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Extension of a Real-Time Skin Dose Tracking System to Include Pediatric Fluoroscopic Cardiac Procedures


V Rana

V Rana*, D Bednarek, J Wu, S Rudin, SUNY, University at Buffalo, Buffalo, NY,

SU-E-I-25 Sunday 3:00PM - 6:00PM Room: Exhibit Hall

Purpose: To develop pediatric graphic models for a real-time skin dose-tracking system (DTS) and to verify the accuracy of dose and dose-rate determination with these models for cardiac projections.

Methods:A system has been developed to track skin dose during fluoroscopic interventional procedures and to provide a graphic representation of the cumulative dose distribution in real time. Accurate operation of the DTS has been verified for adult patient graphic models. To extend the application of this software to pediatric procedures, a series of 3D pediatric patient graphic models has been developed with varying heights ranging from 60 to 128 cm and with three weight ranges for each height. An open-source software application was used for graphic development while a commercial software package was used to pose the models with arms up or down. The appropriate graphic model is selected by the operator at the beginning of the procedure to closely match the patient. To verify correct dose calculation for these models, exposures were made for typical cardiac projections using a water-filled phantom with AP and lateral dimensions of 12 and 19 cm, respectively, corresponding to the torso of a 20 kg child. Dose (rate) was measured at the center of the field using a 6 cc ionization chamber and the readings compared to those calculated by the DTS.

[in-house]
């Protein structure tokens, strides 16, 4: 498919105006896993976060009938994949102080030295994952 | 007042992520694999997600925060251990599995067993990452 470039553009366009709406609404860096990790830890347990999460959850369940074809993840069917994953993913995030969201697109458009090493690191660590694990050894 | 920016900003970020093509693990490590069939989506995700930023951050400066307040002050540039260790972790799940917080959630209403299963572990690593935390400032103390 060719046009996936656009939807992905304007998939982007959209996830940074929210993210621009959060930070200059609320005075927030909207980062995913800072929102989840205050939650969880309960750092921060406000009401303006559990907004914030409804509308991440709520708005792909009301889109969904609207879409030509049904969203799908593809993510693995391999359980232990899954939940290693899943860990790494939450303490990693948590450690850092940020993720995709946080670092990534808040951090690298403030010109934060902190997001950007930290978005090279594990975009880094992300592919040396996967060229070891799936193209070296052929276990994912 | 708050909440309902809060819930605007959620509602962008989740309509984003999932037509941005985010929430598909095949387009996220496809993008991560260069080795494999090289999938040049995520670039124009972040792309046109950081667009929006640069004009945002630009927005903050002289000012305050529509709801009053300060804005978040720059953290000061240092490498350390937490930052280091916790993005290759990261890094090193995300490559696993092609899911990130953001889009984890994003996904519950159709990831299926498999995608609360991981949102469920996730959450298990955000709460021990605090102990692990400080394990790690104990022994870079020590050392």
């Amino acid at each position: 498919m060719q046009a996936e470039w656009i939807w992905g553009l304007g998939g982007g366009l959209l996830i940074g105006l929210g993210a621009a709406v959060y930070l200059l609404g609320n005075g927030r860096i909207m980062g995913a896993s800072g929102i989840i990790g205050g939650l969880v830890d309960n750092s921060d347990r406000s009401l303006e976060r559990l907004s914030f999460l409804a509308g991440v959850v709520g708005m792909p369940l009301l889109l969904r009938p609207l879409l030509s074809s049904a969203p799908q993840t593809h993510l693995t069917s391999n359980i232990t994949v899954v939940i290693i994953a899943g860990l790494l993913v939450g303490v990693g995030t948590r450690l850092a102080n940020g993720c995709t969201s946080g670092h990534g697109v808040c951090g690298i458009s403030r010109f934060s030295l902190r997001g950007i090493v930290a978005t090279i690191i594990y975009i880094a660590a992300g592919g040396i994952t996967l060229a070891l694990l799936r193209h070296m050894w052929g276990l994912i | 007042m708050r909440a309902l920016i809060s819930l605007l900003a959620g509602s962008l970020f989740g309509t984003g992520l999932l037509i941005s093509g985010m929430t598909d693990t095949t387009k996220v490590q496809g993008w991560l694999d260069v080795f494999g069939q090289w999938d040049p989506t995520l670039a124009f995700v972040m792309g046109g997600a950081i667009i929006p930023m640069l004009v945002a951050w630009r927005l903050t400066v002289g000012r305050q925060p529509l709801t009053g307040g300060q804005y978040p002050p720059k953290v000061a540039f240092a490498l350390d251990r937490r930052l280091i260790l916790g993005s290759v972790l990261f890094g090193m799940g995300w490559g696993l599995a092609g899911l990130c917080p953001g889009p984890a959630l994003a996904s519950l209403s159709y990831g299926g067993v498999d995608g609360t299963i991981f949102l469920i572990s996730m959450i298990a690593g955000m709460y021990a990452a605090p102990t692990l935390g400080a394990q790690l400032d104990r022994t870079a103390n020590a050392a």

Results:The DTS displayed values of cumulative skin dose and of dose rate agreed with the values measured with an ionization chamber within 2 percent over a range of RAO/LAO and CRA/CAU projections on a cardiac C-arm unit.

Conclusion:The patient model size range for the DTS software has been extended to include pediatric patients down to 60 cm in height and 12 kg in weight and the DTS has been shown to be able to accurately track the skin dose for such models.

Funding Support, Disclosures, and Conflict of Interest: Research supported in part by Toshiba Medical Systems and NIH Grant 2R01EB002873.

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